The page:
United Artists Theater
The UA in photos
United Artists History

During the 1920's movies became increasingly popular. To meet demand, theater owners built ever larger and more elaborate houses dedicated to their showing. By the late 1920's this style of building became known as the 'movie palace'. In Detroit these palaces became centered off of Grand Circus Park. This is the story of one such edifice.

In the 1920's the actors Mary Pickford, Douglas Fairbanks, and Charlie Chaplin as well as director D.W. Griffith founded the United Artists nationwide chain of theaters. They decided to put their 17th theater in Detroit and hired the renowned theater architect C. Howard Crane to design it. It would be Crane's third theater for United Artists. He was also called to design the chain's theaters in Los Angeles and Chicago. The three theaters shared the same Spanish-Gothic decorative scheme.  In some cases the same molds were used. However, Detroit's United Artists would be unique. It was built on an irregular shaped site. The office building was a perfect rectangle, while the main portion of the theater had to be placed at a 50 degree angle to Bagley Street.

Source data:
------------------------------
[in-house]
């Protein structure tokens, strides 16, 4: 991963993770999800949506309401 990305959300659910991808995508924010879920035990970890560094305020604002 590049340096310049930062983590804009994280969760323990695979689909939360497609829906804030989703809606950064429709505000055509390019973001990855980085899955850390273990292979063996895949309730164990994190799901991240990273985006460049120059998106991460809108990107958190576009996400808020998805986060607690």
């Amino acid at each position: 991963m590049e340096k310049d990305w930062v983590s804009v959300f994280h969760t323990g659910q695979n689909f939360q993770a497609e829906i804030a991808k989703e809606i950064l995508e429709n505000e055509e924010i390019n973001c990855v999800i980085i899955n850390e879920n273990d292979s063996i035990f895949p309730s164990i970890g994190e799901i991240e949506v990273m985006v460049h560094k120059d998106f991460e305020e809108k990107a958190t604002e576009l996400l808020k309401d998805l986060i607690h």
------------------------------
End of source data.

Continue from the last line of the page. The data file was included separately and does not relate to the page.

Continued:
The L.A. United Artists
Inside the LA United Artists
The lobby of the Chicago United Artists

In those early years there was still some uncertainty whether or not theaters would be economically viable. Thus the project included an 18 story office block. The United Artists Building was a standard box shaped office structure. The lower five floors were made up an elaborate base of stone. A row of arches along the third floor gave the building a degree of elegance. Rising above this base were 13 floors of identical offices. The theater itself was set apart from the office block by a marquee covered in neon lights. There was also an eight story vertical marquee attached to the side of the building. At night it must have made for quite a sight. Yet the real treat lay inside Crane's new masterpiece.

The United Artists Building
A view of the marquee and vertical sign